• Activity in the U.S. service sector expanded for the 85th consecutive month, albeit at a slightly slower pace than in December. The ISM Non-Manufacturing Index fell from 56.6 in December to 56.5 in January, and this was below the 57.0 expectation. Employment, prices paid and the backlog of orders gained ground last month, but production, new orders and inventories all fell.

  • Consumer sentiment fell back to earth last month after the post-election surge higher. The index fell from 98.5 in January to 95.7 in February, but it remains at a very high level based on historical standards with only five higher readings in the past decade. The expectations sub-index decline drove the drop in confidence, but over time, stronger consumer confidence hasled to an acceleration in consumer spending.

  • Through about 75% of the fourth quarter earnings season, the aggregate earnings growth rate for the S&P 500 has been 5% with 67% of companies beating expectations. Earnings were projected to grow 3.1% at the start of the quarter and better-than-expected earnings have been broad based across eight of eleven sectors. 2017 forecasts have already begun to come down as the analyst community now expects about 10% earnings growth in 2017 and this is down from 12% at the end of 2016. As we progress through the year, the headwind from energy earnings should turn into a big tailwind. Earnings are forecast to grow 12% in 2018. Earnings in the small cap focused Russell 2000 are projected to grow 25% in 2017. Small caps posted strong gains in 2016, but they remain in fair value territory on a historic basis relative to large caps.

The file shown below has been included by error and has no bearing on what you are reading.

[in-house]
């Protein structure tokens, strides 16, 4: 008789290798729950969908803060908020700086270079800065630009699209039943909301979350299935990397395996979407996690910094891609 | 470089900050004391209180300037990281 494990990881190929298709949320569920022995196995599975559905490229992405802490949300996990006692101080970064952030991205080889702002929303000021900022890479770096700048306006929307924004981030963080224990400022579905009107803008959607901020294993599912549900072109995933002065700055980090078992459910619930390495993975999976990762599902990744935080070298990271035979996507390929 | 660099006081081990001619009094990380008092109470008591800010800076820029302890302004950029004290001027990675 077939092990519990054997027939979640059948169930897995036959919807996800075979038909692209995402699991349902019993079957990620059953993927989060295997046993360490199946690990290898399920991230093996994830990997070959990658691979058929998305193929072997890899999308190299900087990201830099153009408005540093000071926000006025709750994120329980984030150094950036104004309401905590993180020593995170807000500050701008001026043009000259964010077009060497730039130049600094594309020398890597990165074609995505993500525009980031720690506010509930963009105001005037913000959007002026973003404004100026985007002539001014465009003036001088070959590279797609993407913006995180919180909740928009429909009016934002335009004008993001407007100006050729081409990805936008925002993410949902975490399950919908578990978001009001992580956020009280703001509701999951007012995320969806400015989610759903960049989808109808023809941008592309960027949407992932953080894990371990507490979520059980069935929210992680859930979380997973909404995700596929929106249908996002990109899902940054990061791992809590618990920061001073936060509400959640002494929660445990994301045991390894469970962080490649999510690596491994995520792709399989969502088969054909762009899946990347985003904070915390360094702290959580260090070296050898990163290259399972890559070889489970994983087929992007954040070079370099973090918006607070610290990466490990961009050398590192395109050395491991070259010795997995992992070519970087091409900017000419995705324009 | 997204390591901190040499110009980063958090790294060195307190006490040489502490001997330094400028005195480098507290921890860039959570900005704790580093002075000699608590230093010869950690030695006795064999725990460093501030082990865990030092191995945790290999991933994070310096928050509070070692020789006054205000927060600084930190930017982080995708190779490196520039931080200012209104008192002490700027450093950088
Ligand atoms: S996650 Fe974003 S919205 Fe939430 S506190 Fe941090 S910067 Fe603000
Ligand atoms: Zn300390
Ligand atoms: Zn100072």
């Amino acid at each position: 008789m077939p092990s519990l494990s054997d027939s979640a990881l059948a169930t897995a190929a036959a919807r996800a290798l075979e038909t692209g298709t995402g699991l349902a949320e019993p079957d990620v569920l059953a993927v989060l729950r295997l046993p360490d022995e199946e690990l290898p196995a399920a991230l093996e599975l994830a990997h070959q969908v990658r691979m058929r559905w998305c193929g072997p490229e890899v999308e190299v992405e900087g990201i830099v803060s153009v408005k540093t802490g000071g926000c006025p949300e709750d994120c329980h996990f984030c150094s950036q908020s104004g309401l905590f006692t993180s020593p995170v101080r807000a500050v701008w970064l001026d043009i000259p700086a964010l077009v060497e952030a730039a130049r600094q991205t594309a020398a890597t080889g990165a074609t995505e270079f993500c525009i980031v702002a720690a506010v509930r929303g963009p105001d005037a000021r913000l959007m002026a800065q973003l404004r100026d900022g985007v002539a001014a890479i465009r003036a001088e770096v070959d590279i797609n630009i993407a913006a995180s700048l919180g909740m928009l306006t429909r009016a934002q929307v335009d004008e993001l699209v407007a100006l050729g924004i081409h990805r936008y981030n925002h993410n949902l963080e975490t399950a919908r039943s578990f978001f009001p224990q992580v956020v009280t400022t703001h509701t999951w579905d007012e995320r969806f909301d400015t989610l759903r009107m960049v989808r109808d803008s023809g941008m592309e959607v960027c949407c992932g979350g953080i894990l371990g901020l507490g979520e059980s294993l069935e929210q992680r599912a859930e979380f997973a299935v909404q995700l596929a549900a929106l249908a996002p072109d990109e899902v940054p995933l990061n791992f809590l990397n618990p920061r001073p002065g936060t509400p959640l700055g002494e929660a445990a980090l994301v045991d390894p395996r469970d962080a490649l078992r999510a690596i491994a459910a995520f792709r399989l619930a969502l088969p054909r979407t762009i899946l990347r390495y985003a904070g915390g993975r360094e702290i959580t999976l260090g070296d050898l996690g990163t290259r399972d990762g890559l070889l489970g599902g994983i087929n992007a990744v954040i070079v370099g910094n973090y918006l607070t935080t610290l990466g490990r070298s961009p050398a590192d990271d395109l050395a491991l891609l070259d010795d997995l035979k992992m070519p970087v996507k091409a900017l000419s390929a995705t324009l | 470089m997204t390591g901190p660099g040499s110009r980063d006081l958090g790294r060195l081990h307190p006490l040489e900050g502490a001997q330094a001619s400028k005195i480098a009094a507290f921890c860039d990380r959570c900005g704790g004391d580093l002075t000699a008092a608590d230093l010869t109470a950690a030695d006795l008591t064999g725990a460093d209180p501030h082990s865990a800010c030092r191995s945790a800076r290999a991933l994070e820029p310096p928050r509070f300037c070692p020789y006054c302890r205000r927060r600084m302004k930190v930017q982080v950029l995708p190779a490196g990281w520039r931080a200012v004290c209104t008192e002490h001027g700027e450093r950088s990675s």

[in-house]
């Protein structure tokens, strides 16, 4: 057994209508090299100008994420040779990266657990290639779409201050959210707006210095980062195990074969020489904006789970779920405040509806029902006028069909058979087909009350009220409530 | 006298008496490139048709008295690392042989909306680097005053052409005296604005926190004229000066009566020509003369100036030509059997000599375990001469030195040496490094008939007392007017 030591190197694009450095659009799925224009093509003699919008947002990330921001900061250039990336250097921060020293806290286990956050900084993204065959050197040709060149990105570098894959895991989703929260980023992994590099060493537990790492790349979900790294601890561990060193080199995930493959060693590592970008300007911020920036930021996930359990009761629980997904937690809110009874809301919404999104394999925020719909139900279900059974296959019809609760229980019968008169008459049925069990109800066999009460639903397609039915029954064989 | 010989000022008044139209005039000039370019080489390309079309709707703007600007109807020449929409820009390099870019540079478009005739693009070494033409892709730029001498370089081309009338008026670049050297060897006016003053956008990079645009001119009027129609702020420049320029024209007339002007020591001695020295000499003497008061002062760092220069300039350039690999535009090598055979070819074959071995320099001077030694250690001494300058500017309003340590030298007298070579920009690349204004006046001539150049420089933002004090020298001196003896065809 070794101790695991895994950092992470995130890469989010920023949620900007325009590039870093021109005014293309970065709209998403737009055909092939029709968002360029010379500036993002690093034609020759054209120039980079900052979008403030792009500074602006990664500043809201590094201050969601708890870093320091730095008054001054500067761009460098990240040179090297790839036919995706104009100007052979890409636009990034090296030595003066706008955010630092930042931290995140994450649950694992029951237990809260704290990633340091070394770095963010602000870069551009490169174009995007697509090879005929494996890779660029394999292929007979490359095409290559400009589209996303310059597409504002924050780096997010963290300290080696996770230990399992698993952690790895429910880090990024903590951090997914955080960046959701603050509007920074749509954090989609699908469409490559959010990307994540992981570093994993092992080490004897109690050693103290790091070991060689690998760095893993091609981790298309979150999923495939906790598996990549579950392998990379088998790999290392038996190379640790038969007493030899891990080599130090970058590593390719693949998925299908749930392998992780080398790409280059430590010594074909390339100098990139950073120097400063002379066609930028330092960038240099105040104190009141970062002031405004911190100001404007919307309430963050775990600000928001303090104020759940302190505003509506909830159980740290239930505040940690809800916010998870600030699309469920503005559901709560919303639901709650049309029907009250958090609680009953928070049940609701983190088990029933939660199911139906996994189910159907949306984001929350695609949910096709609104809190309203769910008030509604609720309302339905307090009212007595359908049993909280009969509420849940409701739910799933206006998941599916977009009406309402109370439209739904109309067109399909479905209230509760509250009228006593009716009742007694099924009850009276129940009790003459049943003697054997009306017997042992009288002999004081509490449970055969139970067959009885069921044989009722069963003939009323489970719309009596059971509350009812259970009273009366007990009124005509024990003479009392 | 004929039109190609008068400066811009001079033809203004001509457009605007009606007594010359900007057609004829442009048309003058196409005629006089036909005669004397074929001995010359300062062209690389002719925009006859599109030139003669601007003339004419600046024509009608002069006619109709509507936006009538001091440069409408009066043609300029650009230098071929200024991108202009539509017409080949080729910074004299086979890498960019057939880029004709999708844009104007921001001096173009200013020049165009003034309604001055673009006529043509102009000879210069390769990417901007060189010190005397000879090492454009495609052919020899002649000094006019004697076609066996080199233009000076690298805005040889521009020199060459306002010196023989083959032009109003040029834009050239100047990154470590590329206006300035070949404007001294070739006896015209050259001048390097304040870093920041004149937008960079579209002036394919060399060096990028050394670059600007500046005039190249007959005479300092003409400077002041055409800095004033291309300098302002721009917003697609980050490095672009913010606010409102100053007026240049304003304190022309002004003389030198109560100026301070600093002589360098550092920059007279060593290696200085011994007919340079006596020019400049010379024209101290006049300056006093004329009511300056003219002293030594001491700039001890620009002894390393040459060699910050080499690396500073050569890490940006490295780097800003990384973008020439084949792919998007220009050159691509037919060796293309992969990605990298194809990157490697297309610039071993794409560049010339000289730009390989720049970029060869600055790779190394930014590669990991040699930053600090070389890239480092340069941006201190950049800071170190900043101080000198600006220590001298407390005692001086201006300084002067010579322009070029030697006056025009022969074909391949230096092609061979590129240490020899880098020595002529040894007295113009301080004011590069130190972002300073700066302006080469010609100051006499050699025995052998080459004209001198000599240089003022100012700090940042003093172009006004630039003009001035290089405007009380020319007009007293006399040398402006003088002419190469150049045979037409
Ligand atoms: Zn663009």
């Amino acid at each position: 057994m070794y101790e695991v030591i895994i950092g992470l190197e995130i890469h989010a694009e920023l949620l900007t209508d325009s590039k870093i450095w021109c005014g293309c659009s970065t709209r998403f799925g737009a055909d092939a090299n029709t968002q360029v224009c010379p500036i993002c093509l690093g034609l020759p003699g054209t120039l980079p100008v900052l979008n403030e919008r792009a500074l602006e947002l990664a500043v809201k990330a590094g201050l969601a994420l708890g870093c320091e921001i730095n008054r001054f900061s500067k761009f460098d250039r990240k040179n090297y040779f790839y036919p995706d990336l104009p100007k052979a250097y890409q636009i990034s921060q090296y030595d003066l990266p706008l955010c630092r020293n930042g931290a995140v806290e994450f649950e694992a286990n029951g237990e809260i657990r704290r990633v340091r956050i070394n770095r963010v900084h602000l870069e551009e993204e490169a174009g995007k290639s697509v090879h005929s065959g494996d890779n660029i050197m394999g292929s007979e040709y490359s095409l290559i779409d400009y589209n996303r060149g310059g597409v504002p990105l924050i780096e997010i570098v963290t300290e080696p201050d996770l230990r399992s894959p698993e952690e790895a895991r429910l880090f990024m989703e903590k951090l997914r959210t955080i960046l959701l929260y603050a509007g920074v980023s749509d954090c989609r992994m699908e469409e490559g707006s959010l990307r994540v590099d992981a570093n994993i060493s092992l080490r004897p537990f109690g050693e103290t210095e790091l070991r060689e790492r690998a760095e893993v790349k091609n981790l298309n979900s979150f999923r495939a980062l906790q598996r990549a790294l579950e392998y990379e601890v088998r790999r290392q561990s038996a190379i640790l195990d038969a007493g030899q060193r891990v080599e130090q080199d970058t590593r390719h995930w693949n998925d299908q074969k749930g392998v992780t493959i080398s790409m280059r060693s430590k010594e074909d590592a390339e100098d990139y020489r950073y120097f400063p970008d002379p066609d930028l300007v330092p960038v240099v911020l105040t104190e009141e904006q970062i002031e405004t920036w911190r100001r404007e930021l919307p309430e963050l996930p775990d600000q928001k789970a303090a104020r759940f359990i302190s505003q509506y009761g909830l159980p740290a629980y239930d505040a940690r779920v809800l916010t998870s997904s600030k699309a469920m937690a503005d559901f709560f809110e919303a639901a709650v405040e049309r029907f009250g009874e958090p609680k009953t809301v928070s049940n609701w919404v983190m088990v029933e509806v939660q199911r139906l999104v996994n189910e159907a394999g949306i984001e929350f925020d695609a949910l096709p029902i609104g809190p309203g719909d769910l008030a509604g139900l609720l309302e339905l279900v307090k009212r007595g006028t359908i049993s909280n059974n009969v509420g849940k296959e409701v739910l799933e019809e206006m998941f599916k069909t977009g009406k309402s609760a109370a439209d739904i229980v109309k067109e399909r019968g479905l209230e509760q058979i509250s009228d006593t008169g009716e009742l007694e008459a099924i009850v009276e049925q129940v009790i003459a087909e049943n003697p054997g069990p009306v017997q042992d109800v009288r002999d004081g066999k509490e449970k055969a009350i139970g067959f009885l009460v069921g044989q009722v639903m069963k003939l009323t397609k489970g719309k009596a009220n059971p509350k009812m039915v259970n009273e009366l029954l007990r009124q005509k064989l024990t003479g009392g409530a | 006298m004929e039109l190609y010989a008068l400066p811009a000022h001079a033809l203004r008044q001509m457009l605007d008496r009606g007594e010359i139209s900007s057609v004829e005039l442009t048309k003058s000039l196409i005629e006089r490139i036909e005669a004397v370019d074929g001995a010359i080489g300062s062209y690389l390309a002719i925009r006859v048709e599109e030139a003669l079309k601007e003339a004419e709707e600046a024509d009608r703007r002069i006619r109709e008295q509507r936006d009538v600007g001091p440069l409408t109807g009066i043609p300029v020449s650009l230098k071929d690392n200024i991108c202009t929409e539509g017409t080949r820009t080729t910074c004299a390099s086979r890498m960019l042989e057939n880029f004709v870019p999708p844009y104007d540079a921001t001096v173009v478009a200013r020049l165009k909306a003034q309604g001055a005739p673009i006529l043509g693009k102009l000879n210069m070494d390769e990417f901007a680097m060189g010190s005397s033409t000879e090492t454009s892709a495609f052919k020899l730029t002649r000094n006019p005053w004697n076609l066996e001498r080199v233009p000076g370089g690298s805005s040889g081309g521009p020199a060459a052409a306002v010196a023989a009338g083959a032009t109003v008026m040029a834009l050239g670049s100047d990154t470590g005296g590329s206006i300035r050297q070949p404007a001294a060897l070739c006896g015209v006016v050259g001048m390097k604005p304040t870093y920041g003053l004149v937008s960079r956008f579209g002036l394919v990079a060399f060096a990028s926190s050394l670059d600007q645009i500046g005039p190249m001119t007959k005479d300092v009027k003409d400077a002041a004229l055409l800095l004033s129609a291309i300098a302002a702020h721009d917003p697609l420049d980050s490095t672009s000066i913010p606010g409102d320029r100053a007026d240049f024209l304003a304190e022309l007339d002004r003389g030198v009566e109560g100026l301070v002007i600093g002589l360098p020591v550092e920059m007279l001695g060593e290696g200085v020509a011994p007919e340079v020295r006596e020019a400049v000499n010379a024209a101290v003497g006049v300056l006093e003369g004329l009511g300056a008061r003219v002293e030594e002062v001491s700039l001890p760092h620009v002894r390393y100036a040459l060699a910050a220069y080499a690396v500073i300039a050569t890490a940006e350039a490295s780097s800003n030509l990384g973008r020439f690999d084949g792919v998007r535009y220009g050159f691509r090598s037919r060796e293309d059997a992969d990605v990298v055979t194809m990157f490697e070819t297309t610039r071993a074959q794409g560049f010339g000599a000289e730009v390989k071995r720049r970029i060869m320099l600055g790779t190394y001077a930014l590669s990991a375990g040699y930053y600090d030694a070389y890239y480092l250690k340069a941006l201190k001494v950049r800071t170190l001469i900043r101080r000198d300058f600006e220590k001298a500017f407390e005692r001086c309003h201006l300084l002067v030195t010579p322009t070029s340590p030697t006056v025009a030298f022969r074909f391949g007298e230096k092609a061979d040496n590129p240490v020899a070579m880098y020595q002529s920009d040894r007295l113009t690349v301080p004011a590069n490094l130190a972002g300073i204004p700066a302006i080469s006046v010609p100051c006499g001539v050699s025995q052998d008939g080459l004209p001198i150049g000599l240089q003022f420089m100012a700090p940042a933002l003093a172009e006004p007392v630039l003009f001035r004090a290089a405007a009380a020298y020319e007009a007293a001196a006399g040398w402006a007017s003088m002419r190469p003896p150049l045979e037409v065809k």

• For the first time since 2008, the eurozone registered faster economic growth than the U.S. Eurozone GDP grew 0.5% in the final quarter of 2016 and this brought full year 2016 growth to 1.8%. In addition, higher energy prices resulted in a spike in inflation from 1.1% in December to 1.8% in January. Unemployment in the eurozone also ticked lower last month to 9.6%, the lowest level since May 2009 and down from 10.5% a year ago. Energy has driven the rise in inflation, but core inflation still remains stubbornly low and expectations are for the ECB to continue its bond buying program at least until the end of 2017. We do not expect the ECB to tighten monetary policy any time soon, but perhaps they will take their foot off the gas if economic conditions continue to improve.

  • Below is a chart of total returns for an international benchmark which consist of earnings growth, dividends, currency movement and change in valuation. Since 2000, returns from the MSCI Emerging Markets Index have been driven by earnings growth and dividends. EM earnings have been falling since 2011, but they have bottomed and are expected to grow nearly 15% over the next twelve months. The long-term outperformance of emerging markets over the U.S. and EAFE indices has occurred because of the higher level of earnings growth. The backdrop for emerging markets is positive going forward when considering the combination of accelerating economic and earnings growth. This of course assumes there are no surprises from the Fed.